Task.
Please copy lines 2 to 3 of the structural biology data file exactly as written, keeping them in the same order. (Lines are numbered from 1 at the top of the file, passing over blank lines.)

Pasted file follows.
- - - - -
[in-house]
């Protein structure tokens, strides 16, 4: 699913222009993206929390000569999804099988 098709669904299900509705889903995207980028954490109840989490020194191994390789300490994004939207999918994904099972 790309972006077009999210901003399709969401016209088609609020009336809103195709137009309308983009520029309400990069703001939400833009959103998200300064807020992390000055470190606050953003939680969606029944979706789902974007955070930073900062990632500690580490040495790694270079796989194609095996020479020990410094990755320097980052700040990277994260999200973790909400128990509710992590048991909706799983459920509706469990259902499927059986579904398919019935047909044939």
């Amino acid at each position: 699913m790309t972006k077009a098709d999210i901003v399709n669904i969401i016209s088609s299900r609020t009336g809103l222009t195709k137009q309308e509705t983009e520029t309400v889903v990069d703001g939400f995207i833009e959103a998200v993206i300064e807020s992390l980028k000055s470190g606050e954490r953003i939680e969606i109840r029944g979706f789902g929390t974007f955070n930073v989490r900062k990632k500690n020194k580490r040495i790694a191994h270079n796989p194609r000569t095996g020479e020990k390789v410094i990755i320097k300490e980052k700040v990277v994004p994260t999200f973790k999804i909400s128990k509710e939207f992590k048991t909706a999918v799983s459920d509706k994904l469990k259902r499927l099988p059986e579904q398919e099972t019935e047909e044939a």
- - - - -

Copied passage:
């Protein structure tokens, strides 16, 4: 699913222009993206929390000569999804099988 098709669904299900509705889903995207980028954490109840989490020194191994390789300490994004939207999918994904099972 790309972006077009999210901003399709969401016209088609609020009336809103195709137009309308983009520029309400990069703001939400833009959103998200300064807020992390000055470190606050953003939680969606029944979706789902974007955070930073900062990632500690580490040495790694270079796989194609095996020479020990410094990755320097980052700040990277994260999200973790909400128990509710992590048991909706799983459920509706469990259902499927059986579904398919019935047909044939």
């Amino acid at each position: 699913m790309t972006k077009a098709d999210i901003v399709n669904i969401i016209s088609s299900r609020t009336g809103l222009t195709k137009q309308e509705t983009e520029t309400v889903v990069d703001g939400f995207i833009e959103a998200v993206i300064e807020s992390l980028k000055s470190g606050e954490r953003i939680e969606i109840r029944g979706f789902g929390t974007f955070n930073v989490r900062k990632k500690n020194k580490r040495i790694a191994h270079n796989p194609r000569t095996g020479e020990k390789v410094i990755i320097k300490e980052k700040v990277v994004p994260t999200f973790k999804i909400s128990k509710e939207f992590k048991t909706a999918v799983s459920d509706k994904l469990k259902r499927l099988p059986e579904q398919e099972t019935e047909e044939a």